Journalists Under Fire
In recent U.S. conflicts, including the wars in Afghanistan and Iraq, U.S. military and government officials have kept American reporters away from the front lines. Michael Gordon of The New York Times
, Carol Morello of The Washington Post
, Sarah Chayes of National Public Radio
, and others note that restrictions on their access to information have gone beyond what they've seen in previous conflicts.
Military officials and defense civilians often argue that they need to keep information from the press to protect the lives of soldiers on dangerous missions. At the same time, members of the news media counter that information is strictly controlled to keep important aspects of the war from the American public. Reporters argue that more openness about the war is vital for our country and that limiting coverage denies Americans information they need to make informed decisions about national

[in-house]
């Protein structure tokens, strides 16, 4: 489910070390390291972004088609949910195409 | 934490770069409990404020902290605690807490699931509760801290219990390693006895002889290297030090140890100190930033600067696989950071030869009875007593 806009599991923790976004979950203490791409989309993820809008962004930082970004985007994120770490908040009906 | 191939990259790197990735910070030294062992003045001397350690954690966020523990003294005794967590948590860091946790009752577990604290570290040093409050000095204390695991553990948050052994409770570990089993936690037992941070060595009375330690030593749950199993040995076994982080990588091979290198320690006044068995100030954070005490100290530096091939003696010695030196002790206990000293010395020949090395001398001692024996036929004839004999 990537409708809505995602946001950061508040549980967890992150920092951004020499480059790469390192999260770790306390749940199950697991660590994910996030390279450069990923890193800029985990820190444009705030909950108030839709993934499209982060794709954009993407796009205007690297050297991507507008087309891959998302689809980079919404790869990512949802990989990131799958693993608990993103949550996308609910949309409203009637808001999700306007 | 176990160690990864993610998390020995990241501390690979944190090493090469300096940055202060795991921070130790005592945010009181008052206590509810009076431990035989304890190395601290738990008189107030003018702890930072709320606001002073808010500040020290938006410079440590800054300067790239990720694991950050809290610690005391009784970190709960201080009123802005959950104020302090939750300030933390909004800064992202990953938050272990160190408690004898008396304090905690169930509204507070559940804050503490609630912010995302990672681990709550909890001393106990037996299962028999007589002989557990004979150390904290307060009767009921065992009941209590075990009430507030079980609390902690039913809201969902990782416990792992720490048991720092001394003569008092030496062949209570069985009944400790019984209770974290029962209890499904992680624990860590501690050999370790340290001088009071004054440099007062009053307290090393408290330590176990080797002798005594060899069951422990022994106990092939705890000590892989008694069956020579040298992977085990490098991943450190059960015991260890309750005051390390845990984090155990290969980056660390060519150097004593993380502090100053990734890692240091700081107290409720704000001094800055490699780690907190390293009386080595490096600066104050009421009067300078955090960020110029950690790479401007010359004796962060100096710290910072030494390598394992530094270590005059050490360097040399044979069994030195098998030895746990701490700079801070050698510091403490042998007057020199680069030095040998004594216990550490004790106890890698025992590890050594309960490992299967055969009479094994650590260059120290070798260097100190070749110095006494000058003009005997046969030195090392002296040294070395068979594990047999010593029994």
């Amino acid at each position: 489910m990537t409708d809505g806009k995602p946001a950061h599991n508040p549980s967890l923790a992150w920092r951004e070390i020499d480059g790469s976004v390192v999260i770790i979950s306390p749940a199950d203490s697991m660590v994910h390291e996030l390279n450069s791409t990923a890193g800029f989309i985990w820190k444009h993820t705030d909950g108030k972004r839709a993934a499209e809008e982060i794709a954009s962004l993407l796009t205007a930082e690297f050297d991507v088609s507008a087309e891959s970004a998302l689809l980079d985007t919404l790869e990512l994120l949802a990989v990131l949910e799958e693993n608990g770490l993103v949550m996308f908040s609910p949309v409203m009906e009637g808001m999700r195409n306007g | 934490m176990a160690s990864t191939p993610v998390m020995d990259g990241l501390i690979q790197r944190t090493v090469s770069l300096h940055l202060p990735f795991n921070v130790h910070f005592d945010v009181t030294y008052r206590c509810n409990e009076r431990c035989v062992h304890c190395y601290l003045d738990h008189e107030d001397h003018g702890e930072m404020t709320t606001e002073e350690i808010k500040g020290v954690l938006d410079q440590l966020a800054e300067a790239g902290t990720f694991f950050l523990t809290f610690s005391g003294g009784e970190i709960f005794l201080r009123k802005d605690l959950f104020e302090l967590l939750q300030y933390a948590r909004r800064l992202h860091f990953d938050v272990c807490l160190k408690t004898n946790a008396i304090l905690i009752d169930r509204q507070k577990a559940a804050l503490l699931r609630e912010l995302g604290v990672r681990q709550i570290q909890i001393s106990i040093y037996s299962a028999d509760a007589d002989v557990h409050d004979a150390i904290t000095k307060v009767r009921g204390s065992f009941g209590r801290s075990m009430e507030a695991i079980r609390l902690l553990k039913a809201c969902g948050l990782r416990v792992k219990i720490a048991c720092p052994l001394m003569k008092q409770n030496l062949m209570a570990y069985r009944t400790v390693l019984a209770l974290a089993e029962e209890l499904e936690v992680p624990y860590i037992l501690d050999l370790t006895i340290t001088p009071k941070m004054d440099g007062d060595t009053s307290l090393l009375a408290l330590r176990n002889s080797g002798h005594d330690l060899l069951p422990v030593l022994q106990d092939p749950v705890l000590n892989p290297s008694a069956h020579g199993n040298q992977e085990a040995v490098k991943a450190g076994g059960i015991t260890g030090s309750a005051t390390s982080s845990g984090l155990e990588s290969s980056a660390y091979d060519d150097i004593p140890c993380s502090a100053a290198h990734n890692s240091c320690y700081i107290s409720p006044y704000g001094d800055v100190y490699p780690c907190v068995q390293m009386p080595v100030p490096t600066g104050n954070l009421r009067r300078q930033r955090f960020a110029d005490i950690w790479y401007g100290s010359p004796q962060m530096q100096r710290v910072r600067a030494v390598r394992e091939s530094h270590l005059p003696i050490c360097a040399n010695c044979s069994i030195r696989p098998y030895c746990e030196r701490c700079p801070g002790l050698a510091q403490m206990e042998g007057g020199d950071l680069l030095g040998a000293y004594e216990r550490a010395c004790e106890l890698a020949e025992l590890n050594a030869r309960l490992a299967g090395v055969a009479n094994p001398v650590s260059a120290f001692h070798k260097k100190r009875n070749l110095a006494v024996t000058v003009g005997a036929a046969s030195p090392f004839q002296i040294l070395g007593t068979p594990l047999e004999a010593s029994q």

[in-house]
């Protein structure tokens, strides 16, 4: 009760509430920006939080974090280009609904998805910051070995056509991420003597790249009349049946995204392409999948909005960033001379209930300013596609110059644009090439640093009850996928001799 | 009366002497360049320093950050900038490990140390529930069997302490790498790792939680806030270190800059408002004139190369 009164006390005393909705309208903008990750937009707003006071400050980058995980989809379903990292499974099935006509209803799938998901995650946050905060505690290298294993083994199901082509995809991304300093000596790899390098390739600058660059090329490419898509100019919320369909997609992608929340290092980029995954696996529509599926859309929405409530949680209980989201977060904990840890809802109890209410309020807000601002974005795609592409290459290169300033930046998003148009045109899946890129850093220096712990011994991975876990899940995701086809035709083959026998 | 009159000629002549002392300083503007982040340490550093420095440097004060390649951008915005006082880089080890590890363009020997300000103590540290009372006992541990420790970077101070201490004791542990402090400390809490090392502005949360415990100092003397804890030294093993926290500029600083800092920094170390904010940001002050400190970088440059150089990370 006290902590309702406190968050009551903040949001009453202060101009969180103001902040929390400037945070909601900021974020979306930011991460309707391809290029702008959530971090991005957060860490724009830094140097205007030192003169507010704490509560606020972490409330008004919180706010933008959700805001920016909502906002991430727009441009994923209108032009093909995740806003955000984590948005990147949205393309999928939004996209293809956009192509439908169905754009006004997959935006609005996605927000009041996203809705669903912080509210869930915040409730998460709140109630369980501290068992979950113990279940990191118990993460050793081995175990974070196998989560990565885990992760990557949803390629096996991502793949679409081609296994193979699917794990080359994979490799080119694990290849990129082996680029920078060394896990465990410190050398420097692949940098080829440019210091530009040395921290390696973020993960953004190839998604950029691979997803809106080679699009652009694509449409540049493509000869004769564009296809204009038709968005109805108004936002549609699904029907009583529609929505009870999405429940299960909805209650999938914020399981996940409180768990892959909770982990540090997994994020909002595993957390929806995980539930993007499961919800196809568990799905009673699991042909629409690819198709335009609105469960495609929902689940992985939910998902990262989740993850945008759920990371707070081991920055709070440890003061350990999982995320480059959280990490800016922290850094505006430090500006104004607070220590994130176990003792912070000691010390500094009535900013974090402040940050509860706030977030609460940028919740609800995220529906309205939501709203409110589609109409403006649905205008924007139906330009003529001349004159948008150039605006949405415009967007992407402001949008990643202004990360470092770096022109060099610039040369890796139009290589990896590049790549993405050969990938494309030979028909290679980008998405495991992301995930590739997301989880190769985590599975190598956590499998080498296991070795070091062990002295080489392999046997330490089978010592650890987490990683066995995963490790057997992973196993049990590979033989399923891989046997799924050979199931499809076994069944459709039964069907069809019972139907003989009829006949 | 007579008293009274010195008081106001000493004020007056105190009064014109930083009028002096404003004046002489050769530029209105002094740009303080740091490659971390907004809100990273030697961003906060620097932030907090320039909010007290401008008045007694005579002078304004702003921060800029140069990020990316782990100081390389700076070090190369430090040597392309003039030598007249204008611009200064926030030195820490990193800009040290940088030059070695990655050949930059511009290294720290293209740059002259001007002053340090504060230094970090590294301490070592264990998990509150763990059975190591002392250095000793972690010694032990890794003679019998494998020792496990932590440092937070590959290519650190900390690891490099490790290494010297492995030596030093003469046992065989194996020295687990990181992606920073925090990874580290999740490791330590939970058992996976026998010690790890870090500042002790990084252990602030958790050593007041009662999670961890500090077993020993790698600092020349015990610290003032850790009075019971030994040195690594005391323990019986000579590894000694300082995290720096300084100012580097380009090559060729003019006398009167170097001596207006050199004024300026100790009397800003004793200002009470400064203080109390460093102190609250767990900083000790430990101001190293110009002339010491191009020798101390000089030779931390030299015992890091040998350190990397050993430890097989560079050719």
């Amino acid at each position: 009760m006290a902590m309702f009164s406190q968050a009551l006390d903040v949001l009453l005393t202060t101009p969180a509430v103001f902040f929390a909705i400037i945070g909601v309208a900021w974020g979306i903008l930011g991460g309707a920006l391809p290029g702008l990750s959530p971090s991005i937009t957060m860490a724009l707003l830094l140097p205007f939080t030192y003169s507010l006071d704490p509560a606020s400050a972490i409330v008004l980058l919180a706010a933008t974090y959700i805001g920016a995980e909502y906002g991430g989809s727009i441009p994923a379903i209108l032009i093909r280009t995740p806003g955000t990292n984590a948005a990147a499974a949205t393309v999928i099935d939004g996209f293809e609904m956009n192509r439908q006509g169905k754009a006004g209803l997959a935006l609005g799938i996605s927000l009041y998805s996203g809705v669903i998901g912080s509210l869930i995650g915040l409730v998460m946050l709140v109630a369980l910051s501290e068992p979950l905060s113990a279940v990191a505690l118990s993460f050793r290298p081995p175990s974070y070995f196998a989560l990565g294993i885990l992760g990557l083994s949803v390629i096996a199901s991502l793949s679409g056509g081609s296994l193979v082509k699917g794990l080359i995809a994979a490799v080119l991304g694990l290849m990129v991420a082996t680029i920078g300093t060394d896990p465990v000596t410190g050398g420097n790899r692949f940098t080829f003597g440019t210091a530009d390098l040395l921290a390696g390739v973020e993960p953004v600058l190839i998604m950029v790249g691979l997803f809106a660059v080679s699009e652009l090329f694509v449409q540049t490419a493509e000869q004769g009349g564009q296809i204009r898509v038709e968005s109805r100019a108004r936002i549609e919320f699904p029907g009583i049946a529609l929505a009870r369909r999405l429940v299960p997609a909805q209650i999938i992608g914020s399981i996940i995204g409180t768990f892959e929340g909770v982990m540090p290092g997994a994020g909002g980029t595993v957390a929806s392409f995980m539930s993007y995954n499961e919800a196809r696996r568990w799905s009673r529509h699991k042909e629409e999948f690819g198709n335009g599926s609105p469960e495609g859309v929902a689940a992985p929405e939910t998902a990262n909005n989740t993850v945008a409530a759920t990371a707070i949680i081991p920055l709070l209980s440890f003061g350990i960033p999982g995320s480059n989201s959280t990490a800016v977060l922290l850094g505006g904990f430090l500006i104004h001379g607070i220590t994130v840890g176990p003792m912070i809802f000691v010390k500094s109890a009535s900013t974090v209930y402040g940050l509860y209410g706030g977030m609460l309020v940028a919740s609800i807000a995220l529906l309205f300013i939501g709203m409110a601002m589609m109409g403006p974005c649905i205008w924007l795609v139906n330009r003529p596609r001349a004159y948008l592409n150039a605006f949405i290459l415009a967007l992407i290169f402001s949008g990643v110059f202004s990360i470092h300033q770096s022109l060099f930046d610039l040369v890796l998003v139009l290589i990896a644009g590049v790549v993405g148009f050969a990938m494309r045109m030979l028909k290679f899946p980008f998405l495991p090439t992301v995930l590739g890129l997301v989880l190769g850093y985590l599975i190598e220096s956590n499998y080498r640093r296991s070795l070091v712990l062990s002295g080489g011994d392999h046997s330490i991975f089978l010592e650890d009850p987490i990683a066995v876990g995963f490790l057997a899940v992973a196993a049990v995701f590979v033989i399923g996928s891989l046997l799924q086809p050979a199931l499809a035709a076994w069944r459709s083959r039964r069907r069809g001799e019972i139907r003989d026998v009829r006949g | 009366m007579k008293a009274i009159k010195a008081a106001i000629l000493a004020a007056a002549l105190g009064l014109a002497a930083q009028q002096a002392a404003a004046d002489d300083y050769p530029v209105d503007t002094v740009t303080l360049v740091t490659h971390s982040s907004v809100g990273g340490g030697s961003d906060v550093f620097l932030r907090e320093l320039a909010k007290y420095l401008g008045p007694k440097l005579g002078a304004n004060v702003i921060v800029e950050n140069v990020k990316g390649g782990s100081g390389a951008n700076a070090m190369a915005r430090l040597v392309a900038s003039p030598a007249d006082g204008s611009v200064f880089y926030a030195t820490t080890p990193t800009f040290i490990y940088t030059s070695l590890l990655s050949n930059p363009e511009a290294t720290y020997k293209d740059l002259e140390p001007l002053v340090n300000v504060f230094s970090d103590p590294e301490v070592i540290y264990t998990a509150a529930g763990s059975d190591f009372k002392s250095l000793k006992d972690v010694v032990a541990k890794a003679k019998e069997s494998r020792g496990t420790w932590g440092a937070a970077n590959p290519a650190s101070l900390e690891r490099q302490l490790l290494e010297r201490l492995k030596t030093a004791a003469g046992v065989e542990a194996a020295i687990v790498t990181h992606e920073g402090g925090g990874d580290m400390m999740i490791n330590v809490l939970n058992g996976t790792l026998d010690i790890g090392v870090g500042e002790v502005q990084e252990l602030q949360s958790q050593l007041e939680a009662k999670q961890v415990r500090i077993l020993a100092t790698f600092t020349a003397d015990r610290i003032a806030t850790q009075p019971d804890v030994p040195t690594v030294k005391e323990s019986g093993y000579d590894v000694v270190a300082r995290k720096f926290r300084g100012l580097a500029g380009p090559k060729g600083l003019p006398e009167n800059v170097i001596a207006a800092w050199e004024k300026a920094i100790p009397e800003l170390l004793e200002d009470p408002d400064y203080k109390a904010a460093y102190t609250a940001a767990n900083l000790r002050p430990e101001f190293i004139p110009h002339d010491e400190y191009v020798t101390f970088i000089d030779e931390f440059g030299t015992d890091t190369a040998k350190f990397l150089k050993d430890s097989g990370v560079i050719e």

Background Activity: Two 50-minute classes
Activity One: One 50-minute class
Activity Two: Two 50-minute classes
Civics, Language Arts
- Research the history of the U.S. news media's coverage of recent American conflicts and how that coverage has affected public opinion.
- Examine the relationship between the news media and the military during the wars in Afghanistan and Iraq.
- Have a debate on the freedom of the press during wartime.
Understands what is meant by the "public agenda," how it is set, and how it is influenced by public opinion and the media.
Reading Skills Standard 7:
Uses reading skills and strategies to understand and interpret a variety of informational texts.